Hello,

I have a relatively large dataset (500 same sex twin pairs) where the raw correlations of the observed phenotypes between MZs and DZs show shared environment effects (e.g., MZ-.39 vs. DZ-.29). Moreover, if I enter only these correlations into a script in the old Mx program, I get significant shared environment effects.

Nevertheless, when I built the script in openMx and did model comparisons, the AE model was not significantly worse than the ACE model, suggesting that it is better to adopt the AE, and not the ACE model. Similarly, the CE model was not significantly worse than the ACE model. Only the E model was significantly worse.

I would like to ask two questions in that matter:

1) In general, when E is worse than ACE, but CE and AE are not worse than ACE, which model is the best model and what should I conclude from such results?

2) what could be the statistical/ theoretical reasons not to find shared environment effects in the openMx method of models comparison, although the raw data indicates that there are such effects?

Thank you very much

If you are going to select only a single "best" model, then my advice is to select the one with smallest AIC, and draw your conclusions from its point estimates and confidence intervals.

There are a number of possible reasons, and many of them have to do with how MZ and DZ correlations are typically calculated directly from data. One likely culprit is if the correlations are calculated without adjustment for sex and age. If age has an effect on the phenotype, and if most twins in the sample were assessed at the same or at close to the same age as their co-twin, then the shared-environmental component will be inflated by the variance attributable to age. Likewise, if sex has an effect on the phenotype, and if there are few or no opposite-sex DZ twin pairs in the sample, then the shared-environmental component will be inflated by the variance attributable to sex. In contrast, it is standard practice to adjust for age and sex when fitting twin models in OpenMx.

Another possible reason is that, when most people directly calculate MZ and DZ correlations, what they end up calculating is an interclass correlation (which is what a Pearson correlation between two different variables will always be), and the value of an interclass correlation will change if you reverse which twin is "twin #1" and which is "twin #2" in some of the pairs. But in actual fact, the ordering of twins in a pair is almost always arbitrary, so the interclass correlation is not the ideal statistic. Instead, the < href="https://en.wikipedia.org/wiki/Intraclass_correlation">intraclass correlation is preferred. But twin models, as fitted in OpenMx, estimate the same phenotypic variance for twin #1 and twin #2, and therefore their results do not depend upon twin ordering either.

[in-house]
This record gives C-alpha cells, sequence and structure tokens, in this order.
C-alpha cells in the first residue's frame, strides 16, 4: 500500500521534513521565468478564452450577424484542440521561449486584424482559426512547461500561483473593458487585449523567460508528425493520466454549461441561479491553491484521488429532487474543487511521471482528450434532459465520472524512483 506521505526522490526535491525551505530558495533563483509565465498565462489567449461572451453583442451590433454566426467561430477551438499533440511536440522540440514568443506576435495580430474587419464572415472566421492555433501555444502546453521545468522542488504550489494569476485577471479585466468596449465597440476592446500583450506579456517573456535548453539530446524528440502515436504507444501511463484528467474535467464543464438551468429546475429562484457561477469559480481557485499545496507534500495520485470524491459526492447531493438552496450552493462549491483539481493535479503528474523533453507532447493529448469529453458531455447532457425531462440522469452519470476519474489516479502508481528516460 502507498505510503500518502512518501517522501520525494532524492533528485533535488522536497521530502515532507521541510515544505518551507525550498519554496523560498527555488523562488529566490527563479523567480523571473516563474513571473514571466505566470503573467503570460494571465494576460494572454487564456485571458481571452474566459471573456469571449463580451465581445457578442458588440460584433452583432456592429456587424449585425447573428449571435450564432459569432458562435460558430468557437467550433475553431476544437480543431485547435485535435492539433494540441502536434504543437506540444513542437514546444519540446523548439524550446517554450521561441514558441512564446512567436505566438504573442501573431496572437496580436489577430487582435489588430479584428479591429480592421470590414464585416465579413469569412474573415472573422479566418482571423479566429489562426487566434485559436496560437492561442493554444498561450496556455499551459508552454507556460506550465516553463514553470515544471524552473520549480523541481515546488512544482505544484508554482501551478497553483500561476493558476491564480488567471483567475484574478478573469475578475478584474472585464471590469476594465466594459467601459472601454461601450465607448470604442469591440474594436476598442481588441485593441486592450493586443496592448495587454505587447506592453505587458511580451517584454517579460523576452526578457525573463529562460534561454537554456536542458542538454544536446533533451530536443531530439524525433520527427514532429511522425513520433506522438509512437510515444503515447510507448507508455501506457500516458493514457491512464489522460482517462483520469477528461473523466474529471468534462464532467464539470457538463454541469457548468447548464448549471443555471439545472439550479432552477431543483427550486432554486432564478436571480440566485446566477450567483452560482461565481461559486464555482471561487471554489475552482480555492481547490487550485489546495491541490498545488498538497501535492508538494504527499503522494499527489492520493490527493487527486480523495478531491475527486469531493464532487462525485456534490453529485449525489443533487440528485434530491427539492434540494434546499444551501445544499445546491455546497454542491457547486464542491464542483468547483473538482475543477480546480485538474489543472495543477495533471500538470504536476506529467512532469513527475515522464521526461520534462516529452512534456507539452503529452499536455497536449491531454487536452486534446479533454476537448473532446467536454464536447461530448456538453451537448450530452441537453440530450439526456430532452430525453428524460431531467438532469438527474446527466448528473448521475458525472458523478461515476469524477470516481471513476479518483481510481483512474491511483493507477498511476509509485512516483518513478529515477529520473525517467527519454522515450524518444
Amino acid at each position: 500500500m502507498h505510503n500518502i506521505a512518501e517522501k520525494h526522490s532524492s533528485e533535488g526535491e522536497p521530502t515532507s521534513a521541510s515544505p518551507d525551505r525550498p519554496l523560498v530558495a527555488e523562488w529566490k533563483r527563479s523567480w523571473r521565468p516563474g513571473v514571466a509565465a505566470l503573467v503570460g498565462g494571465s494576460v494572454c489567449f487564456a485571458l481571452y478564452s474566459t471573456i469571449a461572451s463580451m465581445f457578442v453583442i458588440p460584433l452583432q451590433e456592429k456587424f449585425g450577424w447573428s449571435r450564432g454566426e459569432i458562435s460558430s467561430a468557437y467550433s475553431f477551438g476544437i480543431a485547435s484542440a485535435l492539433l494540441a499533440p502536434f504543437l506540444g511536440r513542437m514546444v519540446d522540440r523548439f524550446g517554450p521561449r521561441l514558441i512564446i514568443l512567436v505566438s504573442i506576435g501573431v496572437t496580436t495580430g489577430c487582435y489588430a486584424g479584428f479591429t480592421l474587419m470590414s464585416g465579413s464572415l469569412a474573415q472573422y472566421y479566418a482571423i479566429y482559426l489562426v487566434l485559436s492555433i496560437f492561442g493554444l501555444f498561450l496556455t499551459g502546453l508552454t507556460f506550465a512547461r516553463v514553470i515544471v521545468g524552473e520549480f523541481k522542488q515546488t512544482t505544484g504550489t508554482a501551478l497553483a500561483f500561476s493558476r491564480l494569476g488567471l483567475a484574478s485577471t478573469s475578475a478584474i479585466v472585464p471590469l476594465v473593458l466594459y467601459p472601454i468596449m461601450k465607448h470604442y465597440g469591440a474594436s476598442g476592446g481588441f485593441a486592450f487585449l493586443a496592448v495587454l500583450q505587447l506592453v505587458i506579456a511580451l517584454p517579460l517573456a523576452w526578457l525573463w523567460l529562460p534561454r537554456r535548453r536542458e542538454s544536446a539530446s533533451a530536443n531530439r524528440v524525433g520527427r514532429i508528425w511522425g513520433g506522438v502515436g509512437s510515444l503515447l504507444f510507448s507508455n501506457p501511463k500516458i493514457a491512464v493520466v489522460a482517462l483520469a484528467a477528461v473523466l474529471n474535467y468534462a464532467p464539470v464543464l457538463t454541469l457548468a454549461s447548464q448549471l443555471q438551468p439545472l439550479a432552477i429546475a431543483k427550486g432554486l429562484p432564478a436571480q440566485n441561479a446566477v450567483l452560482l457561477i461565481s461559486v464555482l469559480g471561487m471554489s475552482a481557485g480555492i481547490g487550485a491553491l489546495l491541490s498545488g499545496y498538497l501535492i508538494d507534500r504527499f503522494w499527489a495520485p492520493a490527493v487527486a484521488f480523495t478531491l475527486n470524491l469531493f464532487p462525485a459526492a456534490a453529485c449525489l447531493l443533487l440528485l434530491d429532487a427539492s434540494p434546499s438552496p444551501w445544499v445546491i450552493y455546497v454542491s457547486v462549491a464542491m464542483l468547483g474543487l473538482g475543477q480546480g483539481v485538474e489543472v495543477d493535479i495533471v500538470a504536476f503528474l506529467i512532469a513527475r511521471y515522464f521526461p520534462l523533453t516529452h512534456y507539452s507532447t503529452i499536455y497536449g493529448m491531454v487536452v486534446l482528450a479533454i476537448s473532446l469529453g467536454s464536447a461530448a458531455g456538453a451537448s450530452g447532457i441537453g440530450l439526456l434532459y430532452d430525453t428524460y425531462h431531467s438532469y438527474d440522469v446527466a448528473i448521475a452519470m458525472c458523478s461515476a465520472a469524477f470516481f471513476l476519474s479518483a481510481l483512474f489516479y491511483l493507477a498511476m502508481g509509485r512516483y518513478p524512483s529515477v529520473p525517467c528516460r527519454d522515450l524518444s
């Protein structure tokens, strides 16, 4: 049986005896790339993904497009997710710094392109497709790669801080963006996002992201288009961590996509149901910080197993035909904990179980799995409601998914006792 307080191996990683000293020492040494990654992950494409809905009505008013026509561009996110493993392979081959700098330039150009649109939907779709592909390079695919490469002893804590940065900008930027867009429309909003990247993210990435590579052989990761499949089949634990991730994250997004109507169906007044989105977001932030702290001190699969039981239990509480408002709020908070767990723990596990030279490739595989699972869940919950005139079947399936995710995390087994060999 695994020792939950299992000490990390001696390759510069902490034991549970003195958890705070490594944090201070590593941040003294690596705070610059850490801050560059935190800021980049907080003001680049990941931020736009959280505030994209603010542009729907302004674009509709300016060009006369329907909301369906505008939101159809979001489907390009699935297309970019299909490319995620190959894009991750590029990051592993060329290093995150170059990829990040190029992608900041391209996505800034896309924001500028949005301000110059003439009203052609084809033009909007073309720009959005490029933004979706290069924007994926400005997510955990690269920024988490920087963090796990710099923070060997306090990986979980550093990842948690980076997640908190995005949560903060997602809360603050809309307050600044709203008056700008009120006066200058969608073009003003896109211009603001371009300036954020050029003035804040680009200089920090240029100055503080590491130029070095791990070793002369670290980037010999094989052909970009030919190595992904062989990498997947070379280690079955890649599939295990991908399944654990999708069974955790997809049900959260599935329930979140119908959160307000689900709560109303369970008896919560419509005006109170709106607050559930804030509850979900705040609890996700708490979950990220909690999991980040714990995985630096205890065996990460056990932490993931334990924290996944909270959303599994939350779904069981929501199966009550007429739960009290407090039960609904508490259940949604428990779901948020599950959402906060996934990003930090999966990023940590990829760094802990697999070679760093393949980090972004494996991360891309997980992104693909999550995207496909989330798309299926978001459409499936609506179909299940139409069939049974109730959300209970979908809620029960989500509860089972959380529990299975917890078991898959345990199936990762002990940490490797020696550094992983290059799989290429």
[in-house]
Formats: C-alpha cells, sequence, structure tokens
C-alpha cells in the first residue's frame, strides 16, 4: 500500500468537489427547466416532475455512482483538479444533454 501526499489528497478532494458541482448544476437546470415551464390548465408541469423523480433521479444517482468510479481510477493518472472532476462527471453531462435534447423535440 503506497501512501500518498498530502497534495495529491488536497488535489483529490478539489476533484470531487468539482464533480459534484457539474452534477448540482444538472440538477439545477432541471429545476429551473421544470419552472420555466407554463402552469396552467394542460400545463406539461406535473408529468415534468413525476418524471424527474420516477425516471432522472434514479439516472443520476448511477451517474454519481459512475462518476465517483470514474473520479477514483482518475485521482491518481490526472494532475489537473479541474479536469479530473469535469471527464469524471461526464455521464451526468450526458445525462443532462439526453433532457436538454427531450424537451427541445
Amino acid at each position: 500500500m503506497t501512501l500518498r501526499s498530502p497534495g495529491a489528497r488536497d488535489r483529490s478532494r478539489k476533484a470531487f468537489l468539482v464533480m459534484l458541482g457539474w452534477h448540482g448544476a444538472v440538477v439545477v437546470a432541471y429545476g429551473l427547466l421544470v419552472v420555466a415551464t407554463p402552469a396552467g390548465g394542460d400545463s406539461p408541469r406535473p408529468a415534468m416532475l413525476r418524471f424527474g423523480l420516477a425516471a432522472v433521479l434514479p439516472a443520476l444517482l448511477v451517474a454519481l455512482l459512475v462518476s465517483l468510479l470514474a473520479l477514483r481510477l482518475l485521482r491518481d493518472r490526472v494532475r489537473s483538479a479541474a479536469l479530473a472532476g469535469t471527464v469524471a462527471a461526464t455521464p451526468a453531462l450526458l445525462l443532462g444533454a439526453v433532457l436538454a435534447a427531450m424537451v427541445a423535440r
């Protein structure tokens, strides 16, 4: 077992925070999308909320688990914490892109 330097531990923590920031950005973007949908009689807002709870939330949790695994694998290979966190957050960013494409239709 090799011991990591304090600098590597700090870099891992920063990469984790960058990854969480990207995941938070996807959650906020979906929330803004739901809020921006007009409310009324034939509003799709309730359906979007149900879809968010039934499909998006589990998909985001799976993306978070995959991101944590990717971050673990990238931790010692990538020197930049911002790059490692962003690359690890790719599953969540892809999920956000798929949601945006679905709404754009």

Yet another possible reason is missing data, at least if the directly calculated MZ and DZ correlations are computed from a listwise-complete subset of each group (which throws away information).

Finally, bear in mind that twin models in OpenMx model the phenotypic mean and raw variance-covariance parameters, not correlations. Correlations can lead to different conclusions. Imagine if you calculated the MZ and DZ covariance matrix in R, through the

`cov()`

function, applied to each group's data. Suppose further that the MZ and DZ twins had the same covariance, but the MZ twins had smaller variances. If you were to calculate MZ and DZ correlations with the`cor()`

function instead, the MZ correlation would be greater than the DZ correlation, even though the covariances were equal.